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Hong Kong art house director Wong Kar Wai back with kung fu epic

Hong Kong director Wong Kar-Wai removes confetti from his sunglasses after he beats a drum with cast members at the premiere of the movie "T
Hong Kong director Wong Kar-Wai removes confetti from his sunglasses after he beats a drum with cast members at the premiere of the movie "T

By Venus Wu

HONG KONG (Reuters) - Hong Kong art house director Wong Kar Wai, whose slow-paced, pensive films earned him laurels at international festivals such as Cannes, where he won best director, has just come out with "The Grandmaster," his latest kung fu epic.

The fruit of eight years of labor and selected as the opening movie for February's Berlin International Film Festival, The Grandmaster tells the legendary tale of Bruce Lee's master Yip Man, played by Wong's long-time collaborator and Cannes best actor award winner Tony Leung.

The concept of the movie hit Wong even before he released his most celebrated work, In The Mood for Love, back in 2000, said the director, wearing his trademark sunglasses, at the movie's Hong Kong premiere on Jan 8.

The idea kept brewing in his head and eventually took him on a three-year journey, knocking on the doors of over 100 kung fu masters across China.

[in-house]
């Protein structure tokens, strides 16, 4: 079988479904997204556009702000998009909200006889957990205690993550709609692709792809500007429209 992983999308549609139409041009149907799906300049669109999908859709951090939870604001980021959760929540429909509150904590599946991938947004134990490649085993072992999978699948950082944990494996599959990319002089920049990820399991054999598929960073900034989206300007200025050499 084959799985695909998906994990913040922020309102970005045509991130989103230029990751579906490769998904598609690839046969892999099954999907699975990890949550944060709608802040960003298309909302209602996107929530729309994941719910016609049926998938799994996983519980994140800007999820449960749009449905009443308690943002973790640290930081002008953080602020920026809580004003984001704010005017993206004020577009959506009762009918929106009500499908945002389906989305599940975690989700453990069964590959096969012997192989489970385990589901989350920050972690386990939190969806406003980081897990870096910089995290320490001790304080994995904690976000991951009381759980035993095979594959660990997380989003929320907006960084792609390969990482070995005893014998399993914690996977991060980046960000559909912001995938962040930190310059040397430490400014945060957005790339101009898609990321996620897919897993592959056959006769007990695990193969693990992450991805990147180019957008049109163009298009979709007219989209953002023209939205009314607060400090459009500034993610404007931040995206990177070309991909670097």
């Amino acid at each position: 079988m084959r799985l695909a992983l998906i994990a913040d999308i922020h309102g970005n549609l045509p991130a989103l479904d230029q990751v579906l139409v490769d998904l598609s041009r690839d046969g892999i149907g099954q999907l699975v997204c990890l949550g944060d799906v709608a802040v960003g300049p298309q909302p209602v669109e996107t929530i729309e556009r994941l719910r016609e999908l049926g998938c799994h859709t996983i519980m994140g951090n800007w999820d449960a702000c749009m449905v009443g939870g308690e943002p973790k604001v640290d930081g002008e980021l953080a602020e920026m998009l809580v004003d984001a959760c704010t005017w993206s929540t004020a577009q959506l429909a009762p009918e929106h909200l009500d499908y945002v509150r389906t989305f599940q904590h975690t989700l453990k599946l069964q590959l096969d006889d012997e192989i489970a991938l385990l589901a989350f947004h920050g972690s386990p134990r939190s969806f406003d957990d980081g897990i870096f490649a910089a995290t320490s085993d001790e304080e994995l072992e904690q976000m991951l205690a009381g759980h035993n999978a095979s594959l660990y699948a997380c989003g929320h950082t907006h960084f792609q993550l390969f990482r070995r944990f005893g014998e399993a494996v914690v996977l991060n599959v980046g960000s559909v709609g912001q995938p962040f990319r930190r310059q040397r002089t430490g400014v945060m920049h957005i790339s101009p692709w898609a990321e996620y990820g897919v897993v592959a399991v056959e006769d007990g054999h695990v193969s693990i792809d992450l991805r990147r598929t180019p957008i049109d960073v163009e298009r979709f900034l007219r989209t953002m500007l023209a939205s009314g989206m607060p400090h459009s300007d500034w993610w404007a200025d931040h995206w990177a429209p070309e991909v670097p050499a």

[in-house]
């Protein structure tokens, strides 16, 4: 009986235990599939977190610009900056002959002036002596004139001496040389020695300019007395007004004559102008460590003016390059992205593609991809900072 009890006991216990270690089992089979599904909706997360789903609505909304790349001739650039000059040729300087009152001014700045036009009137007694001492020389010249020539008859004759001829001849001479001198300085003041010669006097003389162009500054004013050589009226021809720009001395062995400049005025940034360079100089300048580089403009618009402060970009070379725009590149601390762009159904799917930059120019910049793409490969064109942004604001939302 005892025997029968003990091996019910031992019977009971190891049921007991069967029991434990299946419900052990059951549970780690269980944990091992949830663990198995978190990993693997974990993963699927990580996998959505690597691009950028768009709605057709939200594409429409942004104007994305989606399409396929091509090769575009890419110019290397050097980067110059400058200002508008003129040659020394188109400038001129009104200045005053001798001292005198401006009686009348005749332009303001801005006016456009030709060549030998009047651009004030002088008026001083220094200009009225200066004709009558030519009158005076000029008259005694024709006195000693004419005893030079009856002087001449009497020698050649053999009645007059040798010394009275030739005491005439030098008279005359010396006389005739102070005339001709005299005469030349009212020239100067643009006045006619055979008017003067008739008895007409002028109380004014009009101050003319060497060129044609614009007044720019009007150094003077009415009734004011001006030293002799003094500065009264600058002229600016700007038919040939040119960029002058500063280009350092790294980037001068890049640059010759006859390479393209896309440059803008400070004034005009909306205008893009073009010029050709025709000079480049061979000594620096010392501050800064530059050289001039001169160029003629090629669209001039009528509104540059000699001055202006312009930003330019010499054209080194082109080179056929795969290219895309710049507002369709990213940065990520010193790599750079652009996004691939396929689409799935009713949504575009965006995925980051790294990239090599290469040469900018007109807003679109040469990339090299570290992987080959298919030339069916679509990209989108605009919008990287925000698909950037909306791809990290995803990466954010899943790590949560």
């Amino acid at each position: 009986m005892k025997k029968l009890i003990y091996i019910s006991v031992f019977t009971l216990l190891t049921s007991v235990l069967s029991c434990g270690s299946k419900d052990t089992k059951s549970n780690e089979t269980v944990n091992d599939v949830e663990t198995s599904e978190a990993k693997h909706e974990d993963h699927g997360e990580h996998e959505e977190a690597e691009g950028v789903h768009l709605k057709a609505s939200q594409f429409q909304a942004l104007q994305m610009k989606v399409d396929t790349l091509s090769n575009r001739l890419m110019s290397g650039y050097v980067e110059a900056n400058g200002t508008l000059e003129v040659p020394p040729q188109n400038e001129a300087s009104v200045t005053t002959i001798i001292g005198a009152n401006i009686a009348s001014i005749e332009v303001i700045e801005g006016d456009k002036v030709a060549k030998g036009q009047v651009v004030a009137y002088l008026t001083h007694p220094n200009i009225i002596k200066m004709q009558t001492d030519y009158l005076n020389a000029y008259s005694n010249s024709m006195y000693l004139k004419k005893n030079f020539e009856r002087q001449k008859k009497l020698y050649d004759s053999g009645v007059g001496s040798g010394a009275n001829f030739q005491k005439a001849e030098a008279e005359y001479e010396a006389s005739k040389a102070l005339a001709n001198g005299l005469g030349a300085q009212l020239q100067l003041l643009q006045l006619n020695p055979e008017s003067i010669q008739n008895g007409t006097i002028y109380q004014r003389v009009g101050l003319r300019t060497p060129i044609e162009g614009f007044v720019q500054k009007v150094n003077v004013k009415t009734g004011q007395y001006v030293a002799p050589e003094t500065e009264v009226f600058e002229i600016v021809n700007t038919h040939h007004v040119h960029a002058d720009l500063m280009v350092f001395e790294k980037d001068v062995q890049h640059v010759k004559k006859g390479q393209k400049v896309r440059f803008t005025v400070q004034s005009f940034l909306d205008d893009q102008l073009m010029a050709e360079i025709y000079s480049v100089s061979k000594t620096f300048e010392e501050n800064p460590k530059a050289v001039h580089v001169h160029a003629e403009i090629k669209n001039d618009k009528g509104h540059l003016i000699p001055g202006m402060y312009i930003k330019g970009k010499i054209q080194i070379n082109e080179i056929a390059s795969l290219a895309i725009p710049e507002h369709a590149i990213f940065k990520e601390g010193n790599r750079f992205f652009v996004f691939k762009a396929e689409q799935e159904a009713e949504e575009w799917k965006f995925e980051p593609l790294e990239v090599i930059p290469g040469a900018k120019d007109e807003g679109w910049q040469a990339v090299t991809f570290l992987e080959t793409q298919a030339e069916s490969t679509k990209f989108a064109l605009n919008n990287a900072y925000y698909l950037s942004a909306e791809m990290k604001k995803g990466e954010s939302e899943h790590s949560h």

"In the world of martial arts, there's a saying that goes -- 'the skies outside and inside the door are different,' he said.

"When you look at it outside the door, it will forever stay a mystery. But when you have a chance to put your head inside and take a peek, you then realize that (the world) inside draws you in," added Wong, who will also serve as the president of the jury for this year's Berlinale.

The auteur set his eyes on four martial art clans for his feature film, but stressed that he wanted to convey a common spirit shared by grandmasters and aficionados alike.

"In the world of martial arts, there are many people who are not 'masters', but they have a deep affection for martial arts. They always hope to leave something behind for their clan and martial arts during their lifetime," he said.

"I think this spirit is the spirit that 'The Grandmaster' wants to convey -- lingering thoughts that are never forgotten, echos that will always come," Wong said.

Set at the infancy of modern China in the early 1900s, the retirement of a martial arts guru leaves the title of Grandmaster up for grabs.

Among the four top fighters for the position is the feisty Gong Er, played by Zhang Ziyi of Crouching Tiger, Hidden Dragon and Memoirs of a Geisha.

For her role, Zhang trained under the teacher of kung fu star Jet Li, and said the movements were key to expressing the spirit of the characters.

"She (Gong Er) is a combination of almost all the unique features and merits of women of that era," Zhang said.

"In terms of movements, we trained for such a long time because the director hoped when we went inside the world of the characters, we already carried their spirit in our bodies."

Wong took the Best Director Award at Cannes in 1997 for "Happy Together," which depicts a tempestuous romance between two men and was also nominated for the Palme d'Or.

Plagued by delays, The Grandmaster finally made its global premiere in Beijing on Jan 6, and opened across China on Jan 8 before showing in Berlin on February 7.

(Reporting by Venus Wu, editing by Elaine Lies)

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